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Fading Bar Graphic

These bars can make great borders or backgrounds; with a few extra touches, they’ll spice up any page.

Create a new canvas, 400 x 100 pixels, with a transparent background. Choose any color as your foreground color (I used a nice dirty blue, hex value of #6699CC), then select the paint bucket tool  and fill the canvas with your color.

Choose pure white as your foreground color. Create a new layer by pressing the “Create new layer” button . Select the rectangular marquee tool  and select a portion of the canvas, 300 x 30 pixels. Now select the linear gradient tool  and choose a foreground to transparent gradient. Drag a straight-line gradient from the left to right of the selection by holding down “SHIFT” as you drag.

Make a new canvas, 4 x 4 pixels with a transparent background, and zoom into 100% so you can see what you’re doing. Now select the pencil tool  and select the smallest brush-size possible (1 x 1 pixels). Click on the four inner-most pixels to create a 2 x 2 black square.

Now press “CTRL+A” to select the whole canvas, the select the “Edit>Define Pattern…”, and name the pattern what you will. You can close this new canvas with the pattern on it now.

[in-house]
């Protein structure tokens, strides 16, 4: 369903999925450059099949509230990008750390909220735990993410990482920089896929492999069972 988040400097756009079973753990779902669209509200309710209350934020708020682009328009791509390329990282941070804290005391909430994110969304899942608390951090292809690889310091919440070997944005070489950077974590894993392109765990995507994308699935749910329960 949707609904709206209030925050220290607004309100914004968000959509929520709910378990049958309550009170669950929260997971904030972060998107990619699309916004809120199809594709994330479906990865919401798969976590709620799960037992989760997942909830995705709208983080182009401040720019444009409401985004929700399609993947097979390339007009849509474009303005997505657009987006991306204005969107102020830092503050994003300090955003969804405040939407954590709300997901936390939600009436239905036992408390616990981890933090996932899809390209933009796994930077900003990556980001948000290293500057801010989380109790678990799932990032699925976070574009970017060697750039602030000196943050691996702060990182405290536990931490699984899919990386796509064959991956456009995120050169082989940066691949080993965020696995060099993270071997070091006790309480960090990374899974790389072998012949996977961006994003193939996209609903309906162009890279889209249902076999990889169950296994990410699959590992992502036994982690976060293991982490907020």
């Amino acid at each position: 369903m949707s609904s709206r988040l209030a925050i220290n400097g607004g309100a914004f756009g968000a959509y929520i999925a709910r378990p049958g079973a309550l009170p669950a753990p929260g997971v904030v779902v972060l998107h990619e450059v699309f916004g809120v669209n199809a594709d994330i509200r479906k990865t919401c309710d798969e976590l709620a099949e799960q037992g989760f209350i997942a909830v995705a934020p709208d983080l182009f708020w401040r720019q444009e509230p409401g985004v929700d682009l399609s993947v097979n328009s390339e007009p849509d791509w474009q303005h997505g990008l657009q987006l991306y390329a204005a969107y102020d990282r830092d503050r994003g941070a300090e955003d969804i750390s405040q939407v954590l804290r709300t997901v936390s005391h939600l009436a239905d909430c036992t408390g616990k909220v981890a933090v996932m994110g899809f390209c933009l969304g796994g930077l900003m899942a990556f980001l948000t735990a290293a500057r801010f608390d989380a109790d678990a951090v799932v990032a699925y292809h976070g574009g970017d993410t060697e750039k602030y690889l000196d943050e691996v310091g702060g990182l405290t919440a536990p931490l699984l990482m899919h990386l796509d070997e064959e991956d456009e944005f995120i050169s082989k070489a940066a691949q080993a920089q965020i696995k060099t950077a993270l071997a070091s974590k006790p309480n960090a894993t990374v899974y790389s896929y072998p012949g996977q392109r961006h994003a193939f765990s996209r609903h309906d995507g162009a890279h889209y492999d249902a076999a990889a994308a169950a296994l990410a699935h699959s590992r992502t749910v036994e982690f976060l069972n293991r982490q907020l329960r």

Go back to your original canvas, and create a new layer above the white transparent gradient. Press “SHIFT+BACKSPACE” to open the fill window, and choose to fill the layer with your new pattern, and the values shown below:


Now make a perfect selection of your pattern-fill by holding “CTRL” and clickig on the layer in the layers palette. Now press “SHIFT+CTRL+I” to inverse the selection.



Now activate the gradient layer, by clicking on it in the layers palette, and hit delete to clear the unwanted portions of the gradient. Deselect by pressing “CTRL+D” and delete the pattern-fill by right-clicking on the layer in the layers palette and selecting the delete option. You should be left with what’s left of the gradient.



This looks good, but by using some artistic touches, we can easily turn good in great! Select the eraser tool  at 100% opacity and a small brush size, and take out some of the squares on the faded side. Zoom in if you have to.


Almost there, just add some interest to the left side by choosing a much larger feathered-brush for the eraser (I used the feathered 65 pixel sized brush , I suggest you use this too) and take an oblique slice out of the left side like so:


Lastly, this is a little dull, use the “Filter>Sharpen>Sharpen Edges” menu command to brighten things up.

Looks great, doesn’t it? Try using different color gradient and patterns to create different effects such as a decaying look or an interesting 3D look:

 

About Michael Boguslavskiy

Michael Boguslavskiy is a full-stack developer & online presence consultant based out of New York City. He's been offering freelance marketing & development services for over a decade. He currently manages Rapid Purple - and online webmaster resources center; and Media Explode - a full service marketing agency.

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